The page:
This thread type has served in specialized roles for a long time; because they can take very high axial load in one direction, they're ideal as leadscrews for things like vises or jacks that apply great force in one direction, but much lower force in the opposite direction. They're useful at the breech end of artillery guns for the same reason. This is good for me because I'm working on a larger project where this type of thread is both a) exactly what I need, because I'm only applying force in one direction, and b) ideally suited for 3D printing.
If you'd like more details about the thread profile, please refer to the drawing. This is specfically an ANSI 45°/7° buttress thread, with dimensions as I've detailed there and a pitch of five threads per inch. It took some fiddling to get the gap between bolt and nut quite right—my first attempts were almost impossibly tight, but any more loose would be too loose; you may want to adjust the inner diameter of the nut or the outer diameter of the bolt if you need a tighter fit.
The internal threads in the nut display some loose strands caused by the filament not staying where it's laid and instead forming a chord across the circle. I'm not sure how to design around this, but probably slowing down the feed of the printer would help. Regardless, the function of the nut is not hurt much by this, and a few cycles of threading it on to and off of the bolt breaks most of these strays out. The bolt as seen in the photos is completely unfinished, just as it comes out of the printer.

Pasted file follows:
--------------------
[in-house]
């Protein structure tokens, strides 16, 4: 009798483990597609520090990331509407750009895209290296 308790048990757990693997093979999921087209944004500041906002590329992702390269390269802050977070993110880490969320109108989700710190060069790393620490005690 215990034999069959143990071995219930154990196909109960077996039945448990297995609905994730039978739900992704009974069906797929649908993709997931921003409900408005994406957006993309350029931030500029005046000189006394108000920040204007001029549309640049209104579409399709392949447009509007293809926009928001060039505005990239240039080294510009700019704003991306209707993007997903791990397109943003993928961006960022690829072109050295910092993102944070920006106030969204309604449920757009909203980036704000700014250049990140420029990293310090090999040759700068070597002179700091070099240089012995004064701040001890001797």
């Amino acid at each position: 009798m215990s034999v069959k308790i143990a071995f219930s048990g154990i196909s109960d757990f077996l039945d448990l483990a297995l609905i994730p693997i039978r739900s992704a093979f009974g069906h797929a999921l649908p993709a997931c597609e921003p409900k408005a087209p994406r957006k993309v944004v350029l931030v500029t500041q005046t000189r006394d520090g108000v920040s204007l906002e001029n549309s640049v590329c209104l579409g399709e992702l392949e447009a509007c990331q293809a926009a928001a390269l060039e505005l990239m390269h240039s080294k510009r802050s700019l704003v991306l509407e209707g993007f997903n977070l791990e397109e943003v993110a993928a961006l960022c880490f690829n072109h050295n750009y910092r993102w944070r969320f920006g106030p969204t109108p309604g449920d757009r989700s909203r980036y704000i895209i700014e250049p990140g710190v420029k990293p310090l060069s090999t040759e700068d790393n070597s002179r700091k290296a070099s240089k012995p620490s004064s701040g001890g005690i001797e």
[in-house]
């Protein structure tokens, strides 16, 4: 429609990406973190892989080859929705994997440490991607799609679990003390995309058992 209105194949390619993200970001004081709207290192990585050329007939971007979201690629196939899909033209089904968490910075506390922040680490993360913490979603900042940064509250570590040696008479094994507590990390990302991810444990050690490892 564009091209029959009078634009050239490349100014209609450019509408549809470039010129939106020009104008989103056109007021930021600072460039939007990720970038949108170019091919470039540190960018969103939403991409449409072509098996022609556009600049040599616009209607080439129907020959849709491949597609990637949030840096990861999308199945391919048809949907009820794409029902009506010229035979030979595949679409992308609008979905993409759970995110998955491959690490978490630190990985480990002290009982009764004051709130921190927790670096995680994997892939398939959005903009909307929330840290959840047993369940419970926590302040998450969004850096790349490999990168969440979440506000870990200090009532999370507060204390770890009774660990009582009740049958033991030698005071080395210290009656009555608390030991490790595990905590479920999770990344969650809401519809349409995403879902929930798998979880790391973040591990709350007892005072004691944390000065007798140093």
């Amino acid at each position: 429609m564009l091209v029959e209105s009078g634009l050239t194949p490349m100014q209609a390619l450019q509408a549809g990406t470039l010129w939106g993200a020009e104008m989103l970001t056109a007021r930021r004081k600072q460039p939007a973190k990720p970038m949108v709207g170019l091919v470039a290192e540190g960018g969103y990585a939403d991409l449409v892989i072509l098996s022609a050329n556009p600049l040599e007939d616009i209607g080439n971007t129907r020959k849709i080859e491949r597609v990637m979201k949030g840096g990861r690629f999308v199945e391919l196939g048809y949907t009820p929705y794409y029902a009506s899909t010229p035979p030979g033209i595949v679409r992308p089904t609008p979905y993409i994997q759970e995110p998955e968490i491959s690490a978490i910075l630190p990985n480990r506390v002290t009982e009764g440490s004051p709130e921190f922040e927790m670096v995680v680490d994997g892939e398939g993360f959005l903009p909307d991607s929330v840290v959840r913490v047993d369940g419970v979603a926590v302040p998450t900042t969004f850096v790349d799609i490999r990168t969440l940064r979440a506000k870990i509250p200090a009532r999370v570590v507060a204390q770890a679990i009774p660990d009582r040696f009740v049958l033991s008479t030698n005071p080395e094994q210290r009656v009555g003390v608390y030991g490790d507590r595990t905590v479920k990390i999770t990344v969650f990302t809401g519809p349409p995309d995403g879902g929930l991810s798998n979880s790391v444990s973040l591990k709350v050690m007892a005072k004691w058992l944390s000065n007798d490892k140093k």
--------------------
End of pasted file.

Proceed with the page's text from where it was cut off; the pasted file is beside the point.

Solidworks part files (*.SLDPRT) are available below for those who have Solidworks and want to modify the parts in a parameterized way. I've also included the exported stereolithography files (*.STL) if you just want to print them directly.
Here's one way to print a hinge or bearing allowing rotation between two parts. One component is equipped with a protruding hub, the other an appropriately sized hole; the hub has a flared end and is split in two, with a gap between the two halves allowing them to be squeezed together and inserted into the hole; once the pressure is released the hub expands again and retains the female half of the pivot.